About this sample
About this sample
Words: 810 |
5 min read
Published: Mar 14, 2019
Words: 810|Pages: 2|5 min read
In Plato's dialogues "Meno" and "Phaedo," the concept of recollection plays a significant role in addressing questions about knowledge, learning, and the nature of the soul. While both dialogues involve Socratic discussions on this topic, they differ in their emphasis and approach. This essay aims to explore how the idea of recollection differs in "Meno" compared to "Phaedo."
In the dialogue "Meno," Plato introduces the idea of recollection as a response to Meno's question: "Can you tell me, Socrates, whether virtue is something that can be taught?" Socrates' response is not a straightforward explanation of virtue but rather an exploration of the nature of knowledge and learning.
Socrates begins by questioning an uneducated slave boy about geometry. Although the boy initially has no knowledge of geometry, Socrates guides him through a series of questions, helping the boy arrive at correct answers without being taught any specific geometrical theorems. Socrates argues that this process demonstrates that the boy must have known the answers all along, and the act of recollecting this knowledge through questioning is what leads to understanding.
In "Meno," recollection is presented as a form of innate knowledge that the soul possesses before birth. Socrates suggests that all learning is a process of recollecting what the soul already knows but has forgotten due to the distractions of the physical world. This view aligns with Plato's theory of the immortality of the soul and its preexistence in the world of Forms.
In contrast, "Phaedo" explores the idea of recollection in the context of the immortality of the soul and the philosophical journey toward wisdom. This dialogue takes place on the day of Socrates' execution, and the central theme is the immortality of the soul. Socrates argues that the soul is immortal and that it has existed before birth and will continue to exist after death.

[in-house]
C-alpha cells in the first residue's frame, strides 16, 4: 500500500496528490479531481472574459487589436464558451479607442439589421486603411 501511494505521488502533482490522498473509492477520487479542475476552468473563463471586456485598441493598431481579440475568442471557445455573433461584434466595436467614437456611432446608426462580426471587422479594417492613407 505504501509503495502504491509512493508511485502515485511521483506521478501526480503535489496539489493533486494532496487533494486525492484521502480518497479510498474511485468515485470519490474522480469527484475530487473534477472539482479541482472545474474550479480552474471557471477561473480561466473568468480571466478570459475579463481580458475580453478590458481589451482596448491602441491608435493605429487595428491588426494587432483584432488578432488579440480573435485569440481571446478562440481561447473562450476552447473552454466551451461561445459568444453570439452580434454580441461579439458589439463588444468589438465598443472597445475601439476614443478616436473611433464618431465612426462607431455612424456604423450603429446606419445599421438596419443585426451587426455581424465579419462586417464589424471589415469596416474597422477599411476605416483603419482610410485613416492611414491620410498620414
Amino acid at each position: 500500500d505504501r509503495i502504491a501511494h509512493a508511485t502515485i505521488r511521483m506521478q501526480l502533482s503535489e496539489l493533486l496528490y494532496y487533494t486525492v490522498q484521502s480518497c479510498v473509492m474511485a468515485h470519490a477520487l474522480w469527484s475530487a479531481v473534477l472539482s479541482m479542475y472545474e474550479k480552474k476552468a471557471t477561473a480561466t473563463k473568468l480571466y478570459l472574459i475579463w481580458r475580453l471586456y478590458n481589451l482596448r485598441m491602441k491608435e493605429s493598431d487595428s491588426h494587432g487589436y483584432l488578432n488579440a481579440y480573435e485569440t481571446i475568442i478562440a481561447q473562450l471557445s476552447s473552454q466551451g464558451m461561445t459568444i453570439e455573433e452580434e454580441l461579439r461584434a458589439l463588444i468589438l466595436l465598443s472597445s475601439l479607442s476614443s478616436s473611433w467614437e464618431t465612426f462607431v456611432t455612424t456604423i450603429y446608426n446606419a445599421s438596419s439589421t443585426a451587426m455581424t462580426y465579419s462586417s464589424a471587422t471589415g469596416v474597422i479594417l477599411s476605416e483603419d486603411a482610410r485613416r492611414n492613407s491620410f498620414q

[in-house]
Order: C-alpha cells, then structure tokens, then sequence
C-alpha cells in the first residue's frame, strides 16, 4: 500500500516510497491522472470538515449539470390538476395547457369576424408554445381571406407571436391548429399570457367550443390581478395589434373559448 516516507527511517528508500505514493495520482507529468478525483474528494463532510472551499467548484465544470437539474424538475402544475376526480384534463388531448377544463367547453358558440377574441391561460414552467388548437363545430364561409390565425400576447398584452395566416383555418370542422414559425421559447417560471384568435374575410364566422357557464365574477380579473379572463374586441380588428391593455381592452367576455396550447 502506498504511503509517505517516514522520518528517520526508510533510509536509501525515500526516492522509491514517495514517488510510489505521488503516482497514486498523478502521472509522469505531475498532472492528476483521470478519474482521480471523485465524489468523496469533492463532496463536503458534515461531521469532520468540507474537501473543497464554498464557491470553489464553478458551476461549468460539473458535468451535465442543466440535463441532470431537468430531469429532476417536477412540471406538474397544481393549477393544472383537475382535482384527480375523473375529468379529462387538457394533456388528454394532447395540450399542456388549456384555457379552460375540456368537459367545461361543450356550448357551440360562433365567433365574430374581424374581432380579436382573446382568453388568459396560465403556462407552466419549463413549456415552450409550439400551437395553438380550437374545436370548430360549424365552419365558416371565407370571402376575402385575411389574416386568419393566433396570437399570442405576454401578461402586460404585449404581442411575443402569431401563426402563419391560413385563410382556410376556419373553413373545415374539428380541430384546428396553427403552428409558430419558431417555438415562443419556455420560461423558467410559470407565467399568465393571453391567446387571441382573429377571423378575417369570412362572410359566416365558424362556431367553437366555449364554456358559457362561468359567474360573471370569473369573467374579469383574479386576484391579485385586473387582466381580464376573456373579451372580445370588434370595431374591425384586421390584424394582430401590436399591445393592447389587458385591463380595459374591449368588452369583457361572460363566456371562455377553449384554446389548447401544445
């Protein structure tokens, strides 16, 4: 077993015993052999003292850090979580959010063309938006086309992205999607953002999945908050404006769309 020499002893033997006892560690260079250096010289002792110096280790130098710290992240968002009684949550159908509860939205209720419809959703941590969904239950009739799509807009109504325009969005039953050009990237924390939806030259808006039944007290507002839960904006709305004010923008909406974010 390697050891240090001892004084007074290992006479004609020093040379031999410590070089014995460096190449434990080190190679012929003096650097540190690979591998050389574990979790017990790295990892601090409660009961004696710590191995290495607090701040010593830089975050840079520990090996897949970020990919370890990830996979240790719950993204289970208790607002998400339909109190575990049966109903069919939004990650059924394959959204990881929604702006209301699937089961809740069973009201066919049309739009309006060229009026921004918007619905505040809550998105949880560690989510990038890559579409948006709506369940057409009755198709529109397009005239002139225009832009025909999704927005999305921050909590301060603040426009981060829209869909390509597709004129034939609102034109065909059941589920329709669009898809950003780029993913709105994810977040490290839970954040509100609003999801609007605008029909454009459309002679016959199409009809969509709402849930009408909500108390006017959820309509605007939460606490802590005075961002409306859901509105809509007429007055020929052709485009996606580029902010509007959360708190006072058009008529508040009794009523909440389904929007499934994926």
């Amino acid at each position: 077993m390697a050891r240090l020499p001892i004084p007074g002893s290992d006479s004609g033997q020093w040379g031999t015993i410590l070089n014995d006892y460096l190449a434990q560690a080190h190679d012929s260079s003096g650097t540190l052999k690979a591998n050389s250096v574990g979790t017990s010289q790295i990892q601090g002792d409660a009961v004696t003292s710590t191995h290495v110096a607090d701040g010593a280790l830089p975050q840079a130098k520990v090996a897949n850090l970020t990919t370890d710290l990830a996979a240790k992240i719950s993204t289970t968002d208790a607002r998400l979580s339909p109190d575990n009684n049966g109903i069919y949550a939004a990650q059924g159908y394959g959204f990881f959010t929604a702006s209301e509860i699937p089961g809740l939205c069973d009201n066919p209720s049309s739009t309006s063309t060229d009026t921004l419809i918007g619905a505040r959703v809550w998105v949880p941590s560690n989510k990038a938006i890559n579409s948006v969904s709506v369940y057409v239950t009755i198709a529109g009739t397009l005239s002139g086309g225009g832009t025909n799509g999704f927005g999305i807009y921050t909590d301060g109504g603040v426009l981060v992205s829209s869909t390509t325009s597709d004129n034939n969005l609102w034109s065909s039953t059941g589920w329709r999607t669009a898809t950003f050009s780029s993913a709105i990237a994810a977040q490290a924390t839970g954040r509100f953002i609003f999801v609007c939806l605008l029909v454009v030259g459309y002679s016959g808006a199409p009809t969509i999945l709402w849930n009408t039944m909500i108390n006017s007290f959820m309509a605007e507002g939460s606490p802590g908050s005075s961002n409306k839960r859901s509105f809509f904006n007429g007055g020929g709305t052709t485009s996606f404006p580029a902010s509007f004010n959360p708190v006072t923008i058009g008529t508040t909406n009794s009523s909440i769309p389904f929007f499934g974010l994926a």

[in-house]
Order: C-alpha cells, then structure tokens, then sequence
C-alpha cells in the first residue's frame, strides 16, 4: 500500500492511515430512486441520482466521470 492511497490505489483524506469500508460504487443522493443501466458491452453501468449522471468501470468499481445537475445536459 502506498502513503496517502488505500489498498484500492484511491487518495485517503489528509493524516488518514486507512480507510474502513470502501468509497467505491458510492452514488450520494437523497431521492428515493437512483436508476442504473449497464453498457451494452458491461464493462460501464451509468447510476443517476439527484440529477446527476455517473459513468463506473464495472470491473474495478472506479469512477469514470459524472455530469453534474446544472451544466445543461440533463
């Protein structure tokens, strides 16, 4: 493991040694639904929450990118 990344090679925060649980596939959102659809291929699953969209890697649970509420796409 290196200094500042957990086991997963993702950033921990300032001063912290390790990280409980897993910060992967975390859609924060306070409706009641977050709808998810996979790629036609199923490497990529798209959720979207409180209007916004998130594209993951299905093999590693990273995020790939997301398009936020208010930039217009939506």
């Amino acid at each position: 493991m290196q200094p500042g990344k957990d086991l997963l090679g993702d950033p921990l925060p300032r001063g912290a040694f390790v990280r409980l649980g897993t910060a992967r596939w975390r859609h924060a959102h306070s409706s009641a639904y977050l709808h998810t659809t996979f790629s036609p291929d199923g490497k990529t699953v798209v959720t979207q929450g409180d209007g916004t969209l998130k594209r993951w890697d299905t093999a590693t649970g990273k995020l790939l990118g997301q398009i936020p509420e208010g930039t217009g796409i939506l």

While "Meno" focuses on the recollection of general knowledge, "Phaedo" extends the concept to the recollection of eternal truths and the nature of reality itself. Socrates argues that the soul, being immortal and connected to the realm of Forms, possesses knowledge of abstract concepts like justice, beauty, and equality. Through philosophical contemplation and dialectical reasoning, individuals can recollect and awaken this innate knowledge, gradually ascending towards wisdom.
In "Phaedo," recollection is not just about retrieving previously learned information but about reconnecting with the eternal truths that underlie the physical world. The pursuit of philosophy, according to Socrates, is a journey of the soul towards this recollection and understanding of the Forms.
The idea of recollection in Plato's "Meno" and "Phaedo" differs in terms of scope, purpose, context, and outcome. While "Meno" focuses on recollecting general knowledge to explain the acquisition of wisdom, "Phaedo" extends the concept to encompass the recollection of eternal truths and the soul's journey toward wisdom and immortality. Both dialogues, however, share the underlying belief in the existence of preexistent knowledge within the soul, emphasizing the significance of philosophical inquiry and the pursuit of truth.
Browse our vast selection of original essay samples, each expertly formatted and styled
Where do you want us to send this sample?
Be careful. This essay is not unique
This essay was donated by a student and is likely to have been used and submitted before
Download this Sample
Free samples may contain mistakes and not unique parts
Sorry, we could not paraphrase this essay. Our professional writers can rewrite it and get you a unique paper.
Please check your inbox.
We can write you a custom essay that will follow your exact instructions and meet the deadlines. Let's fix your grades together!